How to handle a big, unplanned expense

Posted by Cindy Wilson on Aug 12, 2016 2:11:00 PM
Imagine the scenario: It’s 90 degrees outside and your central air conditioning system decides to take its last breath and sputter to a halt. You knew it was on its last leg; you’d just hoped it wouldn’t give up on you during a heat wave. But it has, and the repairman informs you it’s beyond repair; a replacement system will cost you $5,000. So now what?
According to a recent article in the Atlantic, (“The Secret Shame of Middle-Class Americans,” May 2016) 47% of Americans wouldn’t be able to come up with $400 (let alone $5,000!) in an emergency, except by credit card, borrowing or selling something.
If you are low on savings and a large, unplanned expense arises, here are the key questions you should be asking:
  • Is it really an emergency? Assess the situation in a cool-headed manner. If your air conditioner goes on the fritz, is there a short-term fix available such as a window-based AC unit or inexpensive box fans? If your car is giving you trouble, can you ride with a friend or use public transportation in the short term?
  • How liquid are your assets? Take a look at your portfolio, and where you can withdraw money in the least harmful way. Money in a bank account would be your most liquid asset, since it is the easiest to withdraw. If most of your money is tied up in IRAs and a 403(b), however, it may be tempting to take a distribution (especially if your credit rating isn’t good). Remember that early withdrawals from qualified retirement plans come with a 10% penalty on top of the federal income tax you’ll owe. On a positive note, if you’ve owned a Roth (after tax) IRA, you may be able to withdraw contributions, at any age and penalty free. Don’t rule out any option just yet. Each person’s situation is unique. If a Roth distribution ends up being your best option, consider whether you can withdraw just enough for a down payment and finance the rest. Sometimes, blending two strategies can make sense, and can lessen the impact on any one account.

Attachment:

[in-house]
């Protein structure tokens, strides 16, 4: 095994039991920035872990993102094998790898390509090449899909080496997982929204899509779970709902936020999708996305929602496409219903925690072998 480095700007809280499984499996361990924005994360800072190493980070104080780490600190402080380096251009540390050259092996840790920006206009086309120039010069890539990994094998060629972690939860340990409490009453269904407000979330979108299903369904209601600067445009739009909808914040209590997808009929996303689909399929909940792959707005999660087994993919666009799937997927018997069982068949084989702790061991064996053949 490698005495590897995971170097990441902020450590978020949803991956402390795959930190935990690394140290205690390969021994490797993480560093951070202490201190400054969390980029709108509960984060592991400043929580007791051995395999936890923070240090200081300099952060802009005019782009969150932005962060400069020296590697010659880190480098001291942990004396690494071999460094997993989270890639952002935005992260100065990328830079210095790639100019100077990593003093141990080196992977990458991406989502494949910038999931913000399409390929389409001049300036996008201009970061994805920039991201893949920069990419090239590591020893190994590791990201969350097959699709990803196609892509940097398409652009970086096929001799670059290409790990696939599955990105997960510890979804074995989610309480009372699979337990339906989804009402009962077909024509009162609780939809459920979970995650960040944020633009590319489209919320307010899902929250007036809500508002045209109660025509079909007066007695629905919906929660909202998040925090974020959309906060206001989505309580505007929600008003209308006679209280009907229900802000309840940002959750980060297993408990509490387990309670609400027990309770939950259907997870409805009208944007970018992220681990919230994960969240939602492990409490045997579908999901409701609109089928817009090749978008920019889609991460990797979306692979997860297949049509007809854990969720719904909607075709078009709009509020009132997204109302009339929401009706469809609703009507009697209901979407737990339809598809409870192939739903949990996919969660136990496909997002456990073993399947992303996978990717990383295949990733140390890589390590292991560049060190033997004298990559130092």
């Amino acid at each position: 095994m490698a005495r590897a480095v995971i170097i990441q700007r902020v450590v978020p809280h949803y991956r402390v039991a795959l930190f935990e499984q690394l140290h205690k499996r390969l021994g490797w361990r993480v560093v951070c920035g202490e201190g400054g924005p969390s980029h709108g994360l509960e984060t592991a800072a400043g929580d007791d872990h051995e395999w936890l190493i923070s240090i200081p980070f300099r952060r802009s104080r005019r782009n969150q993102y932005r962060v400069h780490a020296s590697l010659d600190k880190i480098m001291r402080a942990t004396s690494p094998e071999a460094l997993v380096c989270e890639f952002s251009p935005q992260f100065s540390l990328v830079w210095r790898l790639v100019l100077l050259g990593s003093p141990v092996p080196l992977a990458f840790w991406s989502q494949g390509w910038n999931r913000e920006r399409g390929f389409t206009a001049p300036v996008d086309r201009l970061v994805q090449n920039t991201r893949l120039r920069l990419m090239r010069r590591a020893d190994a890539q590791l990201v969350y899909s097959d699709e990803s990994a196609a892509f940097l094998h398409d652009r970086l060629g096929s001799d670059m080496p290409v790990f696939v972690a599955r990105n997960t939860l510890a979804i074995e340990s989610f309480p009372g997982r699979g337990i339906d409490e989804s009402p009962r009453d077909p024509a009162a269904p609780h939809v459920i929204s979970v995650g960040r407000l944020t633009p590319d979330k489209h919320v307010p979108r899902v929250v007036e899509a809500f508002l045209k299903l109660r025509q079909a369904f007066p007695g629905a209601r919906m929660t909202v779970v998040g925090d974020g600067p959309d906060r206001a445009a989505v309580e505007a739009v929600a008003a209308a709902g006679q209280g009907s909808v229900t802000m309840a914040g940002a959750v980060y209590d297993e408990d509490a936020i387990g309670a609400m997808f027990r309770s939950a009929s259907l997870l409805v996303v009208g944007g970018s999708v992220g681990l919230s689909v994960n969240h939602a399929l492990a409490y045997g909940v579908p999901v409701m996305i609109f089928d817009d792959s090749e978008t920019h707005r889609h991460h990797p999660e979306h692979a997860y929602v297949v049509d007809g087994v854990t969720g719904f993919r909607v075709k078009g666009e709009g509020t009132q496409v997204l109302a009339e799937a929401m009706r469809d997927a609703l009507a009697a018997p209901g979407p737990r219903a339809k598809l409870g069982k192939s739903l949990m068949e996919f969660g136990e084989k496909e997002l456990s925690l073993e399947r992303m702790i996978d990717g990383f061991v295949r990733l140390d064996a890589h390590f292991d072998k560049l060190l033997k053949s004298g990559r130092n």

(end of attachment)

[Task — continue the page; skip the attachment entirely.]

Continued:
• What are your financing options? Some workplace retirement plans allow you to take a loan against them, which is preferable to simply plundering your retirement account, robbing your future self of money. The air-conditioning company itself may offer financing options in the form of an unsecured loan from a third-party lender. Though quick and easy, the interest rate may be high, so be sure to read the small print and try to negotiate the rate, if possible. A credit card is another obvious way to get money fast, but if you choose to take that route, be sure to shop around for the lowest interest rate and then pay off your balance as soon as humanly possible. Another option is taking out a loan or line of credit against the equity on your home; the interest will most likely be lower and is often tax-deductible. The downside is that these loans can take much longer to close. I wouldn’t advise anyone to get into the habit of tapping into home equity, but if you must, maintain at least 20% in equity, as a general rule of thumb.
  • Are you eligible for any government subsidies? Some cities offer home improvement loans with similarly favorable interest rates to low-income families (the federal office of Housing and Urban Development has a similar program for all income levels1). And if you install a high-efficiency system, you may be entitled to a tax rebate from the federal or state government.